The survey will run from today until the end of September. We are inviting all trans, including non-binary, and gender nonconforming people aged 18+ in England to take part. It’s important that we get participants from all over England and from a range of backgrounds so the results represent the diversity of experience in our communities. The survey looks at several factors including life satisfaction, mental health, self-esteem, social inclusion and cultural participation. We want to find out where is the best place in England to be trans or gender non-conforming and whether quality of life for trans and gender nonconforming people is improving over time.

We’re running this study because research on transgender and gender nonconforming people is incredibly sparse compared to other minority social groups. Secondly, the research which does exist has been disproportionally focussed on the distress, difficulties and disadvantages experienced by this group. Whilst such research is undoubtedly important for highlighting critical issues, an unswerving focus on the negative aspects of experience means that a more comprehensive understanding of people’s lives has not been achieved.

Our first survey of almost 900 people in 2016 revealed that relative to our cisgender comparison group, trans and gender non-conforming participants had statistically significantly higher levels of stress, anxiety and depression, and lower levels of life satisfaction, self-esteem and social inclusion. However, they also had statistically significantly higher levels of cultural participation.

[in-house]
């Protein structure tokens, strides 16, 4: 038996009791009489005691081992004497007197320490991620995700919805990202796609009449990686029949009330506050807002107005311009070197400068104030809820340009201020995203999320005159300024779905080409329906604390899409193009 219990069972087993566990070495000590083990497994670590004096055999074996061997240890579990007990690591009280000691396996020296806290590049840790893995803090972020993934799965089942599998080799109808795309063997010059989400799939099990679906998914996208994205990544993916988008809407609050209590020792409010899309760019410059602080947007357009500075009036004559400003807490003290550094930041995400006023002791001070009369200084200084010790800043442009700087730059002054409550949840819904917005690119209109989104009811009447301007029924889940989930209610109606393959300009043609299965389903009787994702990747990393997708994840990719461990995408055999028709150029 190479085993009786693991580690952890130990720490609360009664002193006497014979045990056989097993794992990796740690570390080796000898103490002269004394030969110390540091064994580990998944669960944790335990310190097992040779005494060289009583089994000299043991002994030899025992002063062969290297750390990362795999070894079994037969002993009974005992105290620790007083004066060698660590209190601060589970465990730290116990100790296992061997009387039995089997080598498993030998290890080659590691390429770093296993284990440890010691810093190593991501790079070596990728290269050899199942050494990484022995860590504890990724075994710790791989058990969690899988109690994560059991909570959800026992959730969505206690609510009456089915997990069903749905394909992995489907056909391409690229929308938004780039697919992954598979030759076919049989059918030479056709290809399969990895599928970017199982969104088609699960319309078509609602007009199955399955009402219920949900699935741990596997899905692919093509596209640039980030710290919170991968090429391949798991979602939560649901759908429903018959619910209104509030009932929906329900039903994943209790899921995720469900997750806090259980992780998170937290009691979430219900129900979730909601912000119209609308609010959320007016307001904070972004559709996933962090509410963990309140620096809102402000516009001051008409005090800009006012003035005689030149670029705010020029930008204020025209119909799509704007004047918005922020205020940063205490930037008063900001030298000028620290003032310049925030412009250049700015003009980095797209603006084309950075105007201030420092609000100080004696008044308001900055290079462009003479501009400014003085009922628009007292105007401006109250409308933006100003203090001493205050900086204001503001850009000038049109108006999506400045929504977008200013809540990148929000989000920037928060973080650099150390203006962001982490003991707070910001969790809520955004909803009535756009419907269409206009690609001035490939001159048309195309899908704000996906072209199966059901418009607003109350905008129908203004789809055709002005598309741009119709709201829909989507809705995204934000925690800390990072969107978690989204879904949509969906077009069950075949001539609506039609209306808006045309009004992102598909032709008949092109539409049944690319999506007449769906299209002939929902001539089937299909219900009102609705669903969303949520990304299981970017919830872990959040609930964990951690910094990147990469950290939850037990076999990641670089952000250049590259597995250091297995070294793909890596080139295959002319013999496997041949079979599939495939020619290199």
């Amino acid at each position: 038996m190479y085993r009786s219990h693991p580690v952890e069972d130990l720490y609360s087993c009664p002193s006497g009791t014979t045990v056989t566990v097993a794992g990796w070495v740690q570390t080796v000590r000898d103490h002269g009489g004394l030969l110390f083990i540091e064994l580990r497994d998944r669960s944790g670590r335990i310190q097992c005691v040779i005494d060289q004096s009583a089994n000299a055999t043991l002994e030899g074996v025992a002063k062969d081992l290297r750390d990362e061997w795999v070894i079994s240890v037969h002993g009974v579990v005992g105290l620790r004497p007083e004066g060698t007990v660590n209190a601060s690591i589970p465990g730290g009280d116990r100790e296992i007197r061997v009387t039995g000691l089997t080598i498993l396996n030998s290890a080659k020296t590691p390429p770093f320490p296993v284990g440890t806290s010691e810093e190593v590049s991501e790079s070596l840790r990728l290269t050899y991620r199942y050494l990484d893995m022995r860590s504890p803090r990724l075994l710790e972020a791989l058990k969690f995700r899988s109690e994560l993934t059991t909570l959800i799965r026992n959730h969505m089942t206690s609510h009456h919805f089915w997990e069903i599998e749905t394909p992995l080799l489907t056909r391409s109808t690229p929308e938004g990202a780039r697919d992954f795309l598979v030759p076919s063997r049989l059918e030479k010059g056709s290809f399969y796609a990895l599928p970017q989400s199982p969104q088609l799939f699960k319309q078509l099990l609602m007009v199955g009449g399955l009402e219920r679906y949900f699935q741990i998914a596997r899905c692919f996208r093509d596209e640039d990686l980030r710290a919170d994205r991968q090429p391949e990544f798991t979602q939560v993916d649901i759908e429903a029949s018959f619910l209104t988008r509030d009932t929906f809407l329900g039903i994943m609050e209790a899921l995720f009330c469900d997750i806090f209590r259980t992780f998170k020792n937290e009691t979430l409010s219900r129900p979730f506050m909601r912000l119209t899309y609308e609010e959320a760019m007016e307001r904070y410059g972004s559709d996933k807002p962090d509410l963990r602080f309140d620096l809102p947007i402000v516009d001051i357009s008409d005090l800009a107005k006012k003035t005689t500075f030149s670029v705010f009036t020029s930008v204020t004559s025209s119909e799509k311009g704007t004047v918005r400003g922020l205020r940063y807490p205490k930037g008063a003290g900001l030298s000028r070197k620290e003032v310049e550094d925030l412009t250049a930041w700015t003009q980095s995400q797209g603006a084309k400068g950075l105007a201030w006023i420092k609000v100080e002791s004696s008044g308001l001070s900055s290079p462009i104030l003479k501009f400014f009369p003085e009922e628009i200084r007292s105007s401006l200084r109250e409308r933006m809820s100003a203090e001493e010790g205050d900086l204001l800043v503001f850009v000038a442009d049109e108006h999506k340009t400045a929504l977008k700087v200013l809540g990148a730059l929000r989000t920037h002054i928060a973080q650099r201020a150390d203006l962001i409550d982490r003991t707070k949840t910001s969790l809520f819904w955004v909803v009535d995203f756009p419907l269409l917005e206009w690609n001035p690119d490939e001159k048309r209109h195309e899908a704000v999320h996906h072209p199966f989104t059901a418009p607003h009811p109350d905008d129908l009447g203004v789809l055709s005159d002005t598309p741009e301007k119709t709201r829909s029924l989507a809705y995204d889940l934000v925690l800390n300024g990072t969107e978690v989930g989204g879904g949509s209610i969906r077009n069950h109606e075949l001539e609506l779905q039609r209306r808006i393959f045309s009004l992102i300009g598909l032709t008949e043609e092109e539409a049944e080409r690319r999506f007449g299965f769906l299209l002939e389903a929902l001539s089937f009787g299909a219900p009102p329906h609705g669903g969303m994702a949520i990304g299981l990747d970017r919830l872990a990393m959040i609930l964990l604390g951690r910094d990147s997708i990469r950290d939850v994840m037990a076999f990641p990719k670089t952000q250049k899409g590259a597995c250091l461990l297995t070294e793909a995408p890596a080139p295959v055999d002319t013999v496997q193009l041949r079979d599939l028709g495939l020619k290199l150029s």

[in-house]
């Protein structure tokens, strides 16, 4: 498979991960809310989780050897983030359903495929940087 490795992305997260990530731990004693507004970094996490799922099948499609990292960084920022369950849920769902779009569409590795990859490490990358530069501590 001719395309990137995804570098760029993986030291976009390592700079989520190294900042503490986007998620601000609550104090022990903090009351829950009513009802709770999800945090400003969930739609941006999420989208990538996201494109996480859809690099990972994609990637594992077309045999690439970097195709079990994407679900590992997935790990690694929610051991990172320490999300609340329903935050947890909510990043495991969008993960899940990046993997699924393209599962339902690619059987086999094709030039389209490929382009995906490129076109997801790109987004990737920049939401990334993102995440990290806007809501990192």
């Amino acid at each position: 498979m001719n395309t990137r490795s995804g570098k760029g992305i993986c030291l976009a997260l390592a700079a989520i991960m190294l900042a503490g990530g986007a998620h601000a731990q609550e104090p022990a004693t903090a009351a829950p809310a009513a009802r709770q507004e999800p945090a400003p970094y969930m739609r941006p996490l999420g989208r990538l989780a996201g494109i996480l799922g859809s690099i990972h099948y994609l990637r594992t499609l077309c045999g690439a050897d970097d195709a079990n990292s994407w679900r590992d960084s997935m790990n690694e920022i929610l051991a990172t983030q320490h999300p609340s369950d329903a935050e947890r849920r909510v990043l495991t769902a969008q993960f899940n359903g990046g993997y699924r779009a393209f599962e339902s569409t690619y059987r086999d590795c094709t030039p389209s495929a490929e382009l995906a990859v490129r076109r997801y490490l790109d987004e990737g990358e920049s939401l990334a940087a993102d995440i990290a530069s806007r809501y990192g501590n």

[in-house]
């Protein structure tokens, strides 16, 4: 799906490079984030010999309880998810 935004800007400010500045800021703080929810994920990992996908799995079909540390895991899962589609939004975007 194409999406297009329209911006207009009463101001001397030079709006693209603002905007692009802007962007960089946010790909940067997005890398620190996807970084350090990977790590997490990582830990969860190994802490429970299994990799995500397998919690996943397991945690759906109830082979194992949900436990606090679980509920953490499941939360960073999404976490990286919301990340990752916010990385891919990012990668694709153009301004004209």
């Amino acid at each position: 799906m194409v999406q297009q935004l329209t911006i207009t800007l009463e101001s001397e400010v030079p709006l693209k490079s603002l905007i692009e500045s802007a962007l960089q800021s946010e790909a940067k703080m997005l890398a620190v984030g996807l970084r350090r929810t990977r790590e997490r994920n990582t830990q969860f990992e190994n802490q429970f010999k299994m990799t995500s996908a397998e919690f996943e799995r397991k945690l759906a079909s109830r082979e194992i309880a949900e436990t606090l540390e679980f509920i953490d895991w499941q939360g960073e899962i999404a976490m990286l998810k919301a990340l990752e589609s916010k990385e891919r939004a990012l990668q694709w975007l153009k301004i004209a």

Internalised transphobia, gender-related discrimination and not being able to be open about your trans status was linked to worse life satisfaction, self-esteem, mental health and social and cultural inclusion. Conversely,  identity pride related to higher levels of life satisfaction, self-esteem, social inclusion and cultural participation

The study is lead by Dr Jo Lloyd,  senior lecturer and researcher in work psychology at Goldsmiths’ Institute of Management Studies (IMS). Jo reflected on why this study is important and what it aims to do:

“In this ongoing project, we seek to advance current understanding of quality of life in transgender and gender nonconforming people in England. Designed in collaboration with Gendered Intelligence, we focus on individual, interpersonal and wider societal factors that may significantly impact several key quality of life indicators, such as health, happiness and connectedness. Using a large-scale, longitudinal data collection method, we hope to gain comprehensive and meaningful insights into the perspectives and experiences of this important social group.”

We know that trans, including non-binary, people face wide-spread discrimination and poor mental health, but there is a distinct lack of research into what is positive about the experience of being trans or gender non-conforming. Through our quality of life study we are building up a detailed picture of the factors that negatively affect trans and gender non-conforming adult in England but also discovering what factors lead to improved life satisfaction.

The survey takes around 20 minutes to complete, and you can take part here.